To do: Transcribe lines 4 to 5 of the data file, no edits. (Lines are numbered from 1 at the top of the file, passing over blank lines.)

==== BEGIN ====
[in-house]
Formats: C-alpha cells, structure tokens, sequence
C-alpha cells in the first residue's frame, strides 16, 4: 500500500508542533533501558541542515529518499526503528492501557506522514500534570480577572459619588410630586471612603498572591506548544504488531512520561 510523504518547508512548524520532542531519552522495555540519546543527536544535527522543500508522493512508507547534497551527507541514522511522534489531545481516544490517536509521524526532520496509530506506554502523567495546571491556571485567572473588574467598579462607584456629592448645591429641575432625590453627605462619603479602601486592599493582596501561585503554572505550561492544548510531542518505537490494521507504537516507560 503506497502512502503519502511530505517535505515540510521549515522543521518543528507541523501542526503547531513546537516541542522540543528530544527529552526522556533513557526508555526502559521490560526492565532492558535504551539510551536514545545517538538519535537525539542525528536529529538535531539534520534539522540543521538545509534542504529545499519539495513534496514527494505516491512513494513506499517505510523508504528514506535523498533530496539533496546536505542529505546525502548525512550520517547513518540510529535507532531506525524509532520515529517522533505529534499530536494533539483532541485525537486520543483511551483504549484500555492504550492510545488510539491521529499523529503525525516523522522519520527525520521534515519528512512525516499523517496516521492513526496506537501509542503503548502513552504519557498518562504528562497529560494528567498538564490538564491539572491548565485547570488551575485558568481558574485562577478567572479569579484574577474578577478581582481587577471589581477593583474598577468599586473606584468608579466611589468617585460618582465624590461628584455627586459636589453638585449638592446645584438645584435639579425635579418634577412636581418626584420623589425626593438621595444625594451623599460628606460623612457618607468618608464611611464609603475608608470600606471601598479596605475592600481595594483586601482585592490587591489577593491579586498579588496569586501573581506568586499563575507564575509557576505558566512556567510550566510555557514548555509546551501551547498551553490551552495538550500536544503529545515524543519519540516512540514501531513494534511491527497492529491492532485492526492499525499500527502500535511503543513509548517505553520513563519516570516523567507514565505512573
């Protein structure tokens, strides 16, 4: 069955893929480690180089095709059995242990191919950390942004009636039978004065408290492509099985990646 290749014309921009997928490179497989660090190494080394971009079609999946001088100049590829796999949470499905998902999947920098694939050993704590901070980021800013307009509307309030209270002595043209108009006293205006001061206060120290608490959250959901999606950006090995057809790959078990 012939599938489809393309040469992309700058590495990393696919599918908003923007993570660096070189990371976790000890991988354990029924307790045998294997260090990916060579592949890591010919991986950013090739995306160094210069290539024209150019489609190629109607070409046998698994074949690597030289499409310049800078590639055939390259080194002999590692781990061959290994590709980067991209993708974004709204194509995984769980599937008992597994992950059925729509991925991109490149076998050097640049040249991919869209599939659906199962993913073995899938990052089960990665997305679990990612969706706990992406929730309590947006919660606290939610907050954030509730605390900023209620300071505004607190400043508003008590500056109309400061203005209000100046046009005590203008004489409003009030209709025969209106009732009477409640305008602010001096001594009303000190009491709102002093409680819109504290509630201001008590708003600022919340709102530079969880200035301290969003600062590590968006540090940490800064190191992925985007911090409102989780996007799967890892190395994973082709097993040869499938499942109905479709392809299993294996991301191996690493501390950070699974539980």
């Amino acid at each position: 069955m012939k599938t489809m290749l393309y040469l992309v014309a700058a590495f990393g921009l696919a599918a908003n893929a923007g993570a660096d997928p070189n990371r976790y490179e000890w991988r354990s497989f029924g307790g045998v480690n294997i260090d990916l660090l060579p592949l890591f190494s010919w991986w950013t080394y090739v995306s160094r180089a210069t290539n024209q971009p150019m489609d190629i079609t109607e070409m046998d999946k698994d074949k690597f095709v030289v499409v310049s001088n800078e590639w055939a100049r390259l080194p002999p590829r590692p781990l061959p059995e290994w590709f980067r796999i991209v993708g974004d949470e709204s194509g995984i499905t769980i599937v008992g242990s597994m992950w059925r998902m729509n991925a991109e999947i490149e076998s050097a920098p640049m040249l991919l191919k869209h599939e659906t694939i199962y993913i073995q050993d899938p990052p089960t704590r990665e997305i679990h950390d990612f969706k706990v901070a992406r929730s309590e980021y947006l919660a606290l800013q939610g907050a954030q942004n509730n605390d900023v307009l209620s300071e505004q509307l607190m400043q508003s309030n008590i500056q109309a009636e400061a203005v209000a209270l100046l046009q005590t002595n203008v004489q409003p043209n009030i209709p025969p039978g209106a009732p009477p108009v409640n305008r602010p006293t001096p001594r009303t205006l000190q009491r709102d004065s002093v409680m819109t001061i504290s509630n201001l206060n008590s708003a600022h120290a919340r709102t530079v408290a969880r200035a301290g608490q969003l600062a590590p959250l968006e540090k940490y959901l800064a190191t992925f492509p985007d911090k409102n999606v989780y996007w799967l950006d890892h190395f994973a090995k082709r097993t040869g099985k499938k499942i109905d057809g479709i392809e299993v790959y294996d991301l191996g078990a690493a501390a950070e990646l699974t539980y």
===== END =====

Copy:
């Protein structure tokens, strides 16, 4: 069955893929480690180089095709059995242990191919950390942004009636039978004065408290492509099985990646 290749014309921009997928490179497989660090190494080394971009079609999946001088100049590829796999949470499905998902999947920098694939050993704590901070980021800013307009509307309030209270002595043209108009006293205006001061206060120290608490959250959901999606950006090995057809790959078990 012939599938489809393309040469992309700058590495990393696919599918908003923007993570660096070189990371976790000890991988354990029924307790045998294997260090990916060579592949890591010919991986950013090739995306160094210069290539024209150019489609190629109607070409046998698994074949690597030289499409310049800078590639055939390259080194002999590692781990061959290994590709980067991209993708974004709204194509995984769980599937008992597994992950059925729509991925991109490149076998050097640049040249991919869209599939659906199962993913073995899938990052089960990665997305679990990612969706706990992406929730309590947006919660606290939610907050954030509730605390900023209620300071505004607190400043508003008590500056109309400061203005209000100046046009005590203008004489409003009030209709025969209106009732009477409640305008602010001096001594009303000190009491709102002093409680819109504290509630201001008590708003600022919340709102530079969880200035301290969003600062590590968006540090940490800064190191992925985007911090409102989780996007799967890892190395994973082709097993040869499938499942109905479709392809299993294996991301191996690493501390950070699974539980």
């Amino acid at each position: 069955m012939k599938t489809m290749l393309y040469l992309v014309a700058a590495f990393g921009l696919a599918a908003n893929a923007g993570a660096d997928p070189n990371r976790y490179e000890w991988r354990s497989f029924g307790g045998v480690n294997i260090d990916l660090l060579p592949l890591f190494s010919w991986w950013t080394y090739v995306s160094r180089a210069t290539n024209q971009p150019m489609d190629i079609t109607e070409m046998d999946k698994d074949k690597f095709v030289v499409v310049s001088n800078e590639w055939a100049r390259l080194p002999p590829r590692p781990l061959p059995e290994w590709f980067r796999i991209v993708g974004d949470e709204s194509g995984i499905t769980i599937v008992g242990s597994m992950w059925r998902m729509n991925a991109e999947i490149e076998s050097a920098p640049m040249l991919l191919k869209h599939e659906t694939i199962y993913i073995q050993d899938p990052p089960t704590r990665e997305i679990h950390d990612f969706k706990v901070a992406r929730s309590e980021y947006l919660a606290l800013q939610g907050a954030q942004n509730n605390d900023v307009l209620s300071e505004q509307l607190m400043q508003s309030n008590i500056q109309a009636e400061a203005v209000a209270l100046l046009q005590t002595n203008v004489q409003p043209n009030i209709p025969p039978g209106a009732p009477p108009v409640n305008r602010p006293t001096p001594r009303t205006l000190q009491r709102d004065s002093v409680m819109t001061i504290s509630n201001l206060n008590s708003a600022h120290a919340r709102t530079v408290a969880r200035a301290g608490q969003l600062a590590p959250l968006e540090k940490y959901l800064a190191t992925f492509p985007d911090k409102n999606v989780y996007w799967l950006d890892h190395f994973a090995k082709r097993t040869g099985k499938k499942i109905d057809g479709i392809e299993v790959y294996d991301l191996g078990a690493a501390a950070e990646l699974t539980y």